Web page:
Resolution urging the Japanese government’s prompt solution to the 'comfort women' issue
(Legislative Council, 11 November 2008)
Twenty-eight members of the Legislative Council, including Hwang Suk-yeong, Yang Ryeo-hwan, Rwe Je-Deok, Beon Maeng-An, propose the following resolution to the National Assembly of the Republic of China ("National Assembly"): We demand that the Japanese government acknowledge, apologize, and accept historical responsibility in a clear and unequivocal manner for the wartime sexual enslavement system of the Japanese military; extend a direct apology and proceed with reparations to the surviving victims; and in doing so, promptly restore the honor of the victims of sexual enslavement by the Japanese military. We also demand that the Japanese government abide by the recommendations of the U.N. Commission on Human Rights and educate the present and future generations on the accurate facts pertaining to the matter.
1. During World War II, Japan coerced, kidnapped, deceived, and mobilized countless women of its colonies and occupied areas in order to use them as military sex slaves and forced them to provide sexual services to the army. The Japanese government has not yet officially acknowledged its responsibility for this wartime act. Furthermore, through inappropriate comments denying the occurrence of this atrocity, the Japanese government has violated the dignity and honor of many women. Lastly, by refusing to apologize and make reparations in the name of the Japanese government, Japan has inflicted lasting scars on the victims.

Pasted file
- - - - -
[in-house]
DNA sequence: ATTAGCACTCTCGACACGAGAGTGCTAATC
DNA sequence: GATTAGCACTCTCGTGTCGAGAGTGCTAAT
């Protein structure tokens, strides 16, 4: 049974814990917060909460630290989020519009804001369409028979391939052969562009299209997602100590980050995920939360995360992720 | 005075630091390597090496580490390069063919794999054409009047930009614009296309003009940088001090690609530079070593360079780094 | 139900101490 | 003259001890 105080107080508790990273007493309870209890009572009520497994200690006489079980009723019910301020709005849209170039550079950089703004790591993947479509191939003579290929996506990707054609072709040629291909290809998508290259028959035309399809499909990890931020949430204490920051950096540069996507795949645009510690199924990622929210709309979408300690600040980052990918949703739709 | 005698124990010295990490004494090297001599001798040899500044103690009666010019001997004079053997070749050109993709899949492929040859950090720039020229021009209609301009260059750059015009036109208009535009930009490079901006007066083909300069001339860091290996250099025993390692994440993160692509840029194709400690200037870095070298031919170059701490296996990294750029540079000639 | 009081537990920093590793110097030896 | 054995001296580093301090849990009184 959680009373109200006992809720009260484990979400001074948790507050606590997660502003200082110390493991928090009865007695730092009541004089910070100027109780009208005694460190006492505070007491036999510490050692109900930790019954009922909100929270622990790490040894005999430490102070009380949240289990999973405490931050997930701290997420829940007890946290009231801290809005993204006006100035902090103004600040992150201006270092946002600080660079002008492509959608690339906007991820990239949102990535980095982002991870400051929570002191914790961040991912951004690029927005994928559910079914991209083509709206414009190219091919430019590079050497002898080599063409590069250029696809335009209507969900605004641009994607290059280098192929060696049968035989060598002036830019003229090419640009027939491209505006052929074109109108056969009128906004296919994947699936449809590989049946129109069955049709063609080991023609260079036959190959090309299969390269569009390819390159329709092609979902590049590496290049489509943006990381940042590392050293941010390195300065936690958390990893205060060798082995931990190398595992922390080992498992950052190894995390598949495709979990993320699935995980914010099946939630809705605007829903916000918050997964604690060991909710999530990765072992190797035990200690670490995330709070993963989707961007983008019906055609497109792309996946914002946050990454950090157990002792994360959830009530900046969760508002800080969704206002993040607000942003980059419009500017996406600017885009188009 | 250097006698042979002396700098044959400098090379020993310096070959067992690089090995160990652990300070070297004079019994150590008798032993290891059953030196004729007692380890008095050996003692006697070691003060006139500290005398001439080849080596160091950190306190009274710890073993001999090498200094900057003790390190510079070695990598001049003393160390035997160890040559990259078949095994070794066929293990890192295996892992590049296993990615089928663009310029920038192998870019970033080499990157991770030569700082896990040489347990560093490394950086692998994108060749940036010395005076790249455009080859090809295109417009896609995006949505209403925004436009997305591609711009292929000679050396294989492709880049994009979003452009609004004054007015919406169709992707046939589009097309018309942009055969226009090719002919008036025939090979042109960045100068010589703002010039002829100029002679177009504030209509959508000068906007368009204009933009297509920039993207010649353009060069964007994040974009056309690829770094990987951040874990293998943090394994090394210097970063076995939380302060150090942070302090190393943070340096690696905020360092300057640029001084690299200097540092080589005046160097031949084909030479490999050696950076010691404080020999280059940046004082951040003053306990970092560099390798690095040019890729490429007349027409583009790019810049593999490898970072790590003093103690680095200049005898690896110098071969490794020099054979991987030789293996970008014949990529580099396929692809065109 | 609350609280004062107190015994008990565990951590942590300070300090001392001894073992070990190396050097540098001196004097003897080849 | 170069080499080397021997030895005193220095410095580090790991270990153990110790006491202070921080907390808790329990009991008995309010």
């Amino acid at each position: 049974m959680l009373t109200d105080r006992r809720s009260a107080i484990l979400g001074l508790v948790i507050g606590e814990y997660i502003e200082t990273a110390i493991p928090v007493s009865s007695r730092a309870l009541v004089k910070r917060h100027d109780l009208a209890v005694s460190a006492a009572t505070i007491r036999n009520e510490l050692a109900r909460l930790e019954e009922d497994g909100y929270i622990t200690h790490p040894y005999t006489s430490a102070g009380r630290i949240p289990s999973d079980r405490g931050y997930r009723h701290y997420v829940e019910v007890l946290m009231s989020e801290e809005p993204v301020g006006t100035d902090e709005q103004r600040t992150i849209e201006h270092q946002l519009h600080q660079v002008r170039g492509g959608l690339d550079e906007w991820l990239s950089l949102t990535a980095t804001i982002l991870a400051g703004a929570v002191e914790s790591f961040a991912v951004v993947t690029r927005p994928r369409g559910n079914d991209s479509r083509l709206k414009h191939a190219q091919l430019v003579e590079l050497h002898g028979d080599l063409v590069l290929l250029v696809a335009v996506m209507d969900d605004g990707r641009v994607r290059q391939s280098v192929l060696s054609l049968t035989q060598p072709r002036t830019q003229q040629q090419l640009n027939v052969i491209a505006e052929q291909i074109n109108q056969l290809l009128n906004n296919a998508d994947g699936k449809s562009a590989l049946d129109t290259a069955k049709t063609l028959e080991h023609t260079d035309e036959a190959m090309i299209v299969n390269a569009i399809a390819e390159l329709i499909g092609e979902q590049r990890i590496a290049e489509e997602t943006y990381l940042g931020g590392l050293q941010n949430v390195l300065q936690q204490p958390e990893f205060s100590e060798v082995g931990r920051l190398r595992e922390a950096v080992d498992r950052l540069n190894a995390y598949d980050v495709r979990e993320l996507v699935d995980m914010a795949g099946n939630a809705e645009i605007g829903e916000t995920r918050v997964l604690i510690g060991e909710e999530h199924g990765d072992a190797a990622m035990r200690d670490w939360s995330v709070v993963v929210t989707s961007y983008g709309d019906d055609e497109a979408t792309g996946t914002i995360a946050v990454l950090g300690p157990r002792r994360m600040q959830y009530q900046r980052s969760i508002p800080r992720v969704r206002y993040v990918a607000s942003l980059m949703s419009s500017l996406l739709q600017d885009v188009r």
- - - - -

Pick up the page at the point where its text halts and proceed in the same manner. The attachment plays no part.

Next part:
2. It has been 63 years since the official end of World War II. The Japanese government must take necessary reparation measures in order to thoroughly resolve the 'comfort women' issue and other such unresolved issues of war and restore the honor of the victims of sexual enslavement by the Japanese military.
3. The Taiwanese survivors of Japanese sexual enslavement are currently in their 80s and 90s. We hope that the reparation issue is resolved while they are alive so that they can redeem their humanity, honor, and dignity. On August 2, 2007, the United States passed a resolution calling for the "Japanese government to formally acknowledge, apologize, and accept historical responsibility in a clear and unequivocal manner." In light of this and the international emphasis on the human rights issue of 'comfort women,' we demand that the National Assembly of Taiwan, through the passage of this resolution, get the Japanese government to look at the 'comfort women' issue from the correct perspective and complete legislative processes so that surviving victims can receive direct reparations.